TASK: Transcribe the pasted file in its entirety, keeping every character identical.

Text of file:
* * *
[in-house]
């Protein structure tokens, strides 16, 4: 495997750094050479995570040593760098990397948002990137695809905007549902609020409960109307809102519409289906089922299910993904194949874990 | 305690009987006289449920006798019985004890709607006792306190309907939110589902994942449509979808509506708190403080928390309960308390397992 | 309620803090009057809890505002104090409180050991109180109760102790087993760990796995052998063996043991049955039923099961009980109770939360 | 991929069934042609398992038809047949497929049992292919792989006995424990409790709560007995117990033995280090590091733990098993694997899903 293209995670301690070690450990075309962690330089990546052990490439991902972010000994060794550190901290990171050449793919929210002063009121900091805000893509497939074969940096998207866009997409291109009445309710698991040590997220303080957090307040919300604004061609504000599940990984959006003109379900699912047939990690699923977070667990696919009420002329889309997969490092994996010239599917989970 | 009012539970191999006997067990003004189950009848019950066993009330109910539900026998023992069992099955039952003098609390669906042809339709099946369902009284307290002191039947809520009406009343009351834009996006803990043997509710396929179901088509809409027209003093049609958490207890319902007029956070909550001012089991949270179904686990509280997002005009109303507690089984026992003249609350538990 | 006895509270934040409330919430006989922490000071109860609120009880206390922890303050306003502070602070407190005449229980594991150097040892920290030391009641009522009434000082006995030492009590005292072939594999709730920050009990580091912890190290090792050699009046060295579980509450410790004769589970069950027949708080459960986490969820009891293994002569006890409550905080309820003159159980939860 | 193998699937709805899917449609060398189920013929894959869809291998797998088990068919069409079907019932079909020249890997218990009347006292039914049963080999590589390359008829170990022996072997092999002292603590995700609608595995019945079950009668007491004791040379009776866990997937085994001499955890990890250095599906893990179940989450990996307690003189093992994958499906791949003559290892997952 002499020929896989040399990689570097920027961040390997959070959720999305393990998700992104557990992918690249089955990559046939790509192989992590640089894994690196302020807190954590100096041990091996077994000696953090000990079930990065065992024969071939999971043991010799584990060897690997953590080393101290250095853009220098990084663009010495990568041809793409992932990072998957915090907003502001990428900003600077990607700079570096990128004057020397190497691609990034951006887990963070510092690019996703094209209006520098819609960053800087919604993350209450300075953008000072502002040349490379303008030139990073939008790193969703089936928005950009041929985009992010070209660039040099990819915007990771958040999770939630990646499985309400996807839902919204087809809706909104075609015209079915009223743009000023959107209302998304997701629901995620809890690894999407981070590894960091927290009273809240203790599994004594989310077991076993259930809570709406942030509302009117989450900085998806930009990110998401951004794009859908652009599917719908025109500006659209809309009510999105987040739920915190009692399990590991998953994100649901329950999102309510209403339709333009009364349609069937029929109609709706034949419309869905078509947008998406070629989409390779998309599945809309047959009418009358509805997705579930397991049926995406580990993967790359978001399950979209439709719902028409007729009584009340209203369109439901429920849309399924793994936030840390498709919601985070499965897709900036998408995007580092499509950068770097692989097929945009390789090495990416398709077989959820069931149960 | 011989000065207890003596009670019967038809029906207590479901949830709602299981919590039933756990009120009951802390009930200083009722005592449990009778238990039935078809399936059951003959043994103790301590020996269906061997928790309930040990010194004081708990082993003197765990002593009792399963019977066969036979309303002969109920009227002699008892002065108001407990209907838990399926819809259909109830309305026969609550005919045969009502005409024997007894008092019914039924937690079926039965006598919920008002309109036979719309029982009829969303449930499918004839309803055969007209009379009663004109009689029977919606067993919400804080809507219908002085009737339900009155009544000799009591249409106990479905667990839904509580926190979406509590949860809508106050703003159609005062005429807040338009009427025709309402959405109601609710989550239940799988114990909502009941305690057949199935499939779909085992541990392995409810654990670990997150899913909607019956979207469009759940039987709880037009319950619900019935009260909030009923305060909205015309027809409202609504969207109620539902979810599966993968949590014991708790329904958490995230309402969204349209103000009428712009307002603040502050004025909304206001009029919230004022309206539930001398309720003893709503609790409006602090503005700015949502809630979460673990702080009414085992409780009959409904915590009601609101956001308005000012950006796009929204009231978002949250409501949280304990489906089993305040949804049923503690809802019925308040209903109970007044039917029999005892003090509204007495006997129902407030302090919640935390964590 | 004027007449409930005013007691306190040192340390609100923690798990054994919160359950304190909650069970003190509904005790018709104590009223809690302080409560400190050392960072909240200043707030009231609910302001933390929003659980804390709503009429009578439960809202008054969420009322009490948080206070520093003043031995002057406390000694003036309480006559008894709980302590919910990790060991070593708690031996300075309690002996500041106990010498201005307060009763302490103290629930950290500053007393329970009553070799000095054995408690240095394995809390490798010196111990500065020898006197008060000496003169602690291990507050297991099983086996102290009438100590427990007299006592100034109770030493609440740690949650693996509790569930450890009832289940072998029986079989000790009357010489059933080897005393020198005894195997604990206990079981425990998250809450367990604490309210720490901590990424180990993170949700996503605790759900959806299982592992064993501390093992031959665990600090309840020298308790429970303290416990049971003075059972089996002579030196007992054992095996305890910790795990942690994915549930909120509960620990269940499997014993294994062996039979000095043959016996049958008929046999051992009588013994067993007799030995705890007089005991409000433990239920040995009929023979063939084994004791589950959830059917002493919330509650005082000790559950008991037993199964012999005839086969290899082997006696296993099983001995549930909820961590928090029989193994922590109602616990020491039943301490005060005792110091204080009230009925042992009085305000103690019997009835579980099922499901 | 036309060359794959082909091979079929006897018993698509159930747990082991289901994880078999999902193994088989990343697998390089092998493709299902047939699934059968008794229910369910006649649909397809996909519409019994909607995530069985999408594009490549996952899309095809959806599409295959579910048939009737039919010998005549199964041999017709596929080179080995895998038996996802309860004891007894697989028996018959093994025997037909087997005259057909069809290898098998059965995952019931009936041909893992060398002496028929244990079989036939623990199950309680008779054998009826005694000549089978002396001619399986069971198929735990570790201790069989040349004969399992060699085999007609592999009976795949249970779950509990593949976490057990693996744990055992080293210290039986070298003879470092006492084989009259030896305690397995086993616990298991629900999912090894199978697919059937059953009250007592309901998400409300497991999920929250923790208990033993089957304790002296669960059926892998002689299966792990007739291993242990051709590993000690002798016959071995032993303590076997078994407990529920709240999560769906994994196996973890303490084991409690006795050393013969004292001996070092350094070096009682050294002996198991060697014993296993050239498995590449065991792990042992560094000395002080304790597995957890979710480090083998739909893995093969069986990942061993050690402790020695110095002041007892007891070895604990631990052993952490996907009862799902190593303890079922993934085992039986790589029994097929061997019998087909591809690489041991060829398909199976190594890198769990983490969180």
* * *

[in-house]
């Protein structure tokens, strides 16, 4: 495997750094050479995570040593760098990397948002990137695809905007549902609020409960109307809102519409289906089922299910993904194949874990 | 305690009987006289449920006798019985004890709607006792306190309907939110589902994942449509979808509506708190403080928390309960308390397992 | 309620803090009057809890505002104090409180050991109180109760102790087993760990796995052998063996043991049955039923099961009980109770939360 | 991929069934042609398992038809047949497929049992292919792989006995424990409790709560007995117990033995280090590091733990098993694997899903 293209995670301690070690450990075309962690330089990546052990490439991902972010000994060794550190901290990171050449793919929210002063009121900091805000893509497939074969940096998207866009997409291109009445309710698991040590997220303080957090307040919300604004061609504000599940990984959006003109379900699912047939990690699923977070667990696919009420002329889309997969490092994996010239599917989970 | 009012539970191999006997067990003004189950009848019950066993009330109910539900026998023992069992099955039952003098609390669906042809339709099946369902009284307290002191039947809520009406009343009351834009996006803990043997509710396929179901088509809409027209003093049609958490207890319902007029956070909550001012089991949270179904686990509280997002005009109303507690089984026992003249609350538990 | 006895509270934040409330919430006989922490000071109860609120009880206390922890303050306003502070602070407190005449229980594991150097040892920290030391009641009522009434000082006995030492009590005292072939594999709730920050009990580091912890190290090792050699009046060295579980509450410790004769589970069950027949708080459960986490969820009891293994002569006890409550905080309820003159159980939860 | 193998699937709805899917449609060398189920013929894959869809291998797998088990068919069409079907019932079909020249890997218990009347006292039914049963080999590589390359008829170990022996072997092999002292603590995700609608595995019945079950009668007491004791040379009776866990997937085994001499955890990890250095599906893990179940989450990996307690003189093992994958499906791949003559290892997952 002499020929896989040399990689570097920027961040390997959070959720999305393990998700992104557990992918690249089955990559046939790509192989992590640089894994690196302020807190954590100096041990091996077994000696953090000990079930990065065992024969071939999971043991010799584990060897690997953590080393101290250095853009220098990084663009010495990568041809793409992932990072998957915090907003502001990428900003600077990607700079570096990128004057020397190497691609990034951006887990963070510092690019996703094209209006520098819609960053800087919604993350209450300075953008000072502002040349490379303008030139990073939008790193969703089936928005950009041929985009992010070209660039040099990819915007990771958040999770939630990646499985309400996807839902919204087809809706909104075609015209079915009223743009000023959107209302998304997701629901995620809890690894999407981070590894960091927290009273809240203790599994004594989310077991076993259930809570709406942030509302009117989450900085998806930009990110998401951004794009859908652009599917719908025109500006659209809309009510999105987040739920915190009692399990590991998953994100649901329950999102309510209403339709333009009364349609069937029929109609709706034949419309869905078509947008998406070629989409390779998309599945809309047959009418009358509805997705579930397991049926995406580990993967790359978001399950979209439709719902028409007729009584009340209203369109439901429920849309399924793994936030840390498709919601985070499965897709900036998408995007580092499509950068770097692989097929945009390789090495990416398709077989959820069931149960 | 011989000065207890003596009670019967038809029906207590479901949830709602299981919590039933756990009120009951802390009930200083009722005592449990009778238990039935078809399936059951003959043994103790301590020996269906061997928790309930040990010194004081708990082993003197765990002593009792399963019977066969036979309303002969109920009227002699008892002065108001407990209907838990399926819809259909109830309305026969609550005919045969009502005409024997007894008092019914039924937690079926039965006598919920008002309109036979719309029982009829969303449930499918004839309803055969007209009379009663004109009689029977919606067993919400804080809507219908002085009737339900009155009544000799009591249409106990479905667990839904509580926190979406509590949860809508106050703003159609005062005429807040338009009427025709309402959405109601609710989550239940799988114990909502009941305690057949199935499939779909085992541990392995409810654990670990997150899913909607019956979207469009759940039987709880037009319950619900019935009260909030009923305060909205015309027809409202609504969207109620539902979810599966993968949590014991708790329904958490995230309402969204349209103000009428712009307002603040502050004025909304206001009029919230004022309206539930001398309720003893709503609790409006602090503005700015949502809630979460673990702080009414085992409780009959409904915590009601609101956001308005000012950006796009929204009231978002949250409501949280304990489906089993305040949804049923503690809802019925308040209903109970007044039917029999005892003090509204007495006997129902407030302090919640935390964590 | 004027007449409930005013007691306190040192340390609100923690798990054994919160359950304190909650069970003190509904005790018709104590009223809690302080409560400190050392960072909240200043707030009231609910302001933390929003659980804390709503009429009578439960809202008054969420009322009490948080206070520093003043031995002057406390000694003036309480006559008894709980302590919910990790060991070593708690031996300075309690002996500041106990010498201005307060009763302490103290629930950290500053007393329970009553070799000095054995408690240095394995809390490798010196111990500065020898006197008060000496003169602690291990507050297991099983086996102290009438100590427990007299006592100034109770030493609440740690949650693996509790569930450890009832289940072998029986079989000790009357010489059933080897005393020198005894195997604990206990079981425990998250809450367990604490309210720490901590990424180990993170949700996503605790759900959806299982592992064993501390093992031959665990600090309840020298308790429970303290416990049971003075059972089996002579030196007992054992095996305890910790795990942690994915549930909120509960620990269940499997014993294994062996039979000095043959016996049958008929046999051992009588013994067993007799030995705890007089005991409000433990239920040995009929023979063939084994004791589950959830059917002493919330509650005082000790559950008991037993199964012999005839086969290899082997006696296993099983001995549930909820961590928090029989193994922590109602616990020491039943301490005060005792110091204080009230009925042992009085305000103690019997009835579980099922499901 | 036309060359794959082909091979079929006897018993698509159930747990082991289901994880078999999902193994088989990343697998390089092998493709299902047939699934059968008794229910369910006649649909397809996909519409019994909607995530069985999408594009490549996952899309095809959806599409295959579910048939009737039919010998005549199964041999017709596929080179080995895998038996996802309860004891007894697989028996018959093994025997037909087997005259057909069809290898098998059965995952019931009936041909893992060398002496028929244990079989036939623990199950309680008779054998009826005694000549089978002396001619399986069971198929735990570790201790069989040349004969399992060699085999007609592999009976795949249970779950509990593949976490057990693996744990055992080293210290039986070298003879470092006492084989009259030896305690397995086993616990298991629900999912090894199978697919059937059953009250007592309901998400409300497991999920929250923790208990033993089957304790002296669960059926892998002689299966792990007739291993242990051709590993000690002798016959071995032993303590076997078994407990529920709240999560769906994994196996973890303490084991409690006795050393013969004292001996070092350094070096009682050294002996198991060697014993296993050239498995590449065991792990042992560094000395002080304790597995957890979710480090083998739909893995093969069986990942061993050690402790020695110095002041007892007891070895604990631990052993952490996907009862799902190593303890079922993934085992039986790589029994097929061997019998087909591809690489041991060829398909199976190594890198769990983490969180």